That is less true in the Romance languages. So, in Spanish, se lo dí a la mujer. You can’t have something like se mujer dí lo a. That doesn’t work, you have to have things in a certain order. It’s much less flexible and that’s because of the way the languages have changed over time, and particularly because of the loss of those useful endings.
This is a transcript from the video series Story of Human Language. Watch it now, on The Great Courses Plus.
Words Drop Out, Words Come Back
Let’s take the word femina as an example. Latin has femina for woman, but only French and Romanian preserve femina as woman in the pure sense. Italian has femina, but it has a particular meaning. The default word for woman would be donna.
In Spanish there’s mujer and Portuguese has mulher. Words often replace each other that way as time goes by. Some of the languages keep femina, some of them have shed that for other words. That’s a typical kind of difference.
Learn more about language families-diversity of structure.
Grammatical Changes from Latin to Romance Languages
Even in terms of grammar, things change. Dedi means I gave, it’s a past-marked form of give, it’s also irregular. If you look at French, Spanish, Italian, Portuguese, and Romanian—actually, it’s only in Spanish and Portuguese that the words for I gave come right from dedi, although, of course, with sound change. In Portuguese it’s dei, with that second d gone, and in Spanish it’s eroded even further to just dí. But, those go back to dedi.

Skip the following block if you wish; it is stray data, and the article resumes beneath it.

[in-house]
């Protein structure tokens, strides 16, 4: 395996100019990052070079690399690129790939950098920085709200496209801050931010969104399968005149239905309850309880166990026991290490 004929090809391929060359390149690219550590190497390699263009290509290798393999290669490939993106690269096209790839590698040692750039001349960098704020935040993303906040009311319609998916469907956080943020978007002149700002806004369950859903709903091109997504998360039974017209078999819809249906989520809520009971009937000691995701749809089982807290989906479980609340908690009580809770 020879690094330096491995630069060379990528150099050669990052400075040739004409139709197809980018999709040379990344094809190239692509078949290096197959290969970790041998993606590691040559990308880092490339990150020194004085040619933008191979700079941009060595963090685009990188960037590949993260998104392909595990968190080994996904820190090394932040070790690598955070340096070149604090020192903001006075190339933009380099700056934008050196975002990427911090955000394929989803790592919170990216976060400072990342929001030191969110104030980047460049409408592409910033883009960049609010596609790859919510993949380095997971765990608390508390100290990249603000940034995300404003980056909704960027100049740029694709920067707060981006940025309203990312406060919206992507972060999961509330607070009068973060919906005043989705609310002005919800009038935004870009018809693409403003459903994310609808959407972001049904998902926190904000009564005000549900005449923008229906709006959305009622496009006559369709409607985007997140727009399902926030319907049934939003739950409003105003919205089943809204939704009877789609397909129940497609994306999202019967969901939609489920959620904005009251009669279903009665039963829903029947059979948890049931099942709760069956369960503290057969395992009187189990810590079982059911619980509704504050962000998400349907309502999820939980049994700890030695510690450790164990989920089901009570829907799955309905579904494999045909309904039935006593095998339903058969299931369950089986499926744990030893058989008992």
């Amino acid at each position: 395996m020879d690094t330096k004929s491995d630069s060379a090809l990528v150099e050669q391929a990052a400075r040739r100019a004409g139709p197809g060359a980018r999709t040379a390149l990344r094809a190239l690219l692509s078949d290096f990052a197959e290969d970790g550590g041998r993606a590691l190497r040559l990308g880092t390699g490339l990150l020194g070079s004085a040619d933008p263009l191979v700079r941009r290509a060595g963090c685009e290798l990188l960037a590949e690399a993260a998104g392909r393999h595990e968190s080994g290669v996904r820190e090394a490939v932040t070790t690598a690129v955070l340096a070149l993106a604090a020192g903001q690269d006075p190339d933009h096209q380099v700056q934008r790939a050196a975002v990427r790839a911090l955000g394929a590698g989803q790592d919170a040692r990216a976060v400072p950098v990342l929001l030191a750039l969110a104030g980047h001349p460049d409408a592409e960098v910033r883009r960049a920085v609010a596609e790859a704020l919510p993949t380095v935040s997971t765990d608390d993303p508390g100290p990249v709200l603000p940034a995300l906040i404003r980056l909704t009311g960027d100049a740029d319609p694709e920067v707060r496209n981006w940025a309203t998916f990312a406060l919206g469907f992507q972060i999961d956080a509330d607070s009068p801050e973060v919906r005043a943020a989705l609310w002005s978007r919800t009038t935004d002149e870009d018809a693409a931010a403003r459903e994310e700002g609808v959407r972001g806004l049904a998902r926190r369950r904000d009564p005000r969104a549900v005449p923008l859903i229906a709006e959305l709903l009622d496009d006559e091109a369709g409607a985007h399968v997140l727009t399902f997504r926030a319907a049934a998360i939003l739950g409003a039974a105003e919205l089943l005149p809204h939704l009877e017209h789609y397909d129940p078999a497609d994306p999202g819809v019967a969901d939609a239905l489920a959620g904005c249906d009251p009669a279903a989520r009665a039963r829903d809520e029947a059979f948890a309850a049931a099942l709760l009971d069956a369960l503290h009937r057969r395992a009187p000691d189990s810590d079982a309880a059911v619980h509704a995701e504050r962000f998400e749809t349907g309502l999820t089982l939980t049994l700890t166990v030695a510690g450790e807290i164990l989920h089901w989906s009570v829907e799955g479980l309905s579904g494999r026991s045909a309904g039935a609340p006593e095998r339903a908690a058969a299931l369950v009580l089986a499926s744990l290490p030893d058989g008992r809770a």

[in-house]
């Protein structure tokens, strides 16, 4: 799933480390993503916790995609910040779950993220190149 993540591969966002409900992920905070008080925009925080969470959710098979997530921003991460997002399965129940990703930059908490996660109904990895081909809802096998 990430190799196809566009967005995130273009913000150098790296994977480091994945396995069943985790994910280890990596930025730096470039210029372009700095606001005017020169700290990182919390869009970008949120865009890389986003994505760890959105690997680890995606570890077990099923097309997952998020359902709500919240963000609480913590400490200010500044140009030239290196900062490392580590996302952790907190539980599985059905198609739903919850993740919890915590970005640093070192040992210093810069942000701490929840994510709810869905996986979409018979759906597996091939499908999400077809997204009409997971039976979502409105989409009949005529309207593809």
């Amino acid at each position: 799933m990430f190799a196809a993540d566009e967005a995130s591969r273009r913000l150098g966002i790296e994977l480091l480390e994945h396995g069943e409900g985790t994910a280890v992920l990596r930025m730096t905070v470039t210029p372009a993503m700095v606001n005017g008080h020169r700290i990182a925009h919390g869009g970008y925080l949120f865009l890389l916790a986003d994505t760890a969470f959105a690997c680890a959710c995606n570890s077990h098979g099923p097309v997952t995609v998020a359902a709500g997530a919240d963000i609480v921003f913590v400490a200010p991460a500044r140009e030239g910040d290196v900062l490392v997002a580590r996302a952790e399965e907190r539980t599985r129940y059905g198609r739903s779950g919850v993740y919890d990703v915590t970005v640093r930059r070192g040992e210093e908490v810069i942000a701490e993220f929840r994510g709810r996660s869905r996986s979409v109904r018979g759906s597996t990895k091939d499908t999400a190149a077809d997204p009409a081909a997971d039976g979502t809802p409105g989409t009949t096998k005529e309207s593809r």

In French, Italian, and Romanian, there’s been a change in the way the past is often marked. People who have taken French remember the passé composé. So, it’s j’ai donné, I have given. Except in French that doesn’t mean what it means in English. It also means I gave. So, j’ai donné instead of one word like dei, in Portuguese, to indicate it. That’s something that’s happened in some Romance languages and not in others, so it creates a very different grammar.
Learn more about how language changes-building new material.
Not All Languages Have the Articles ‘the’ and ‘a’
Classical Latin didn’t have a perfect along the lines of j’ai donné. It’s something that developed gradually as Latin turned into the Romance languages. It’s common that languages develop new ways of indicating the past, just like grammars develop new ways of indicating the future.
In general, you get new words from old ones; there’s been grammaticalization, which you can see from the difference between fēminae id dedi and these other things. Notice that it’s just to woman. There’s no word for the in classical Latin, you didn’t need to say it. The fact is that a language does not need a the. We’re so used to a book, the book and when we learn another language one of the first things we’re thinking is where’s the and a. Actually, a great many languages in the world don’t have the and a.
For example, Russian, which all of us would agree is a very sophisticated language, does not have a and does not have the. Chekhov and Tolstoy wrote without any of those words, yet the point is gotten across. Actually, it’s only about a fifth of the world’s languages that have both a word for the and a word for a. English happens to be one of them, Europe has kind of a the/a fetish. But around the world that’s really not all that common. Latin did not have that and Latin was a very precise language.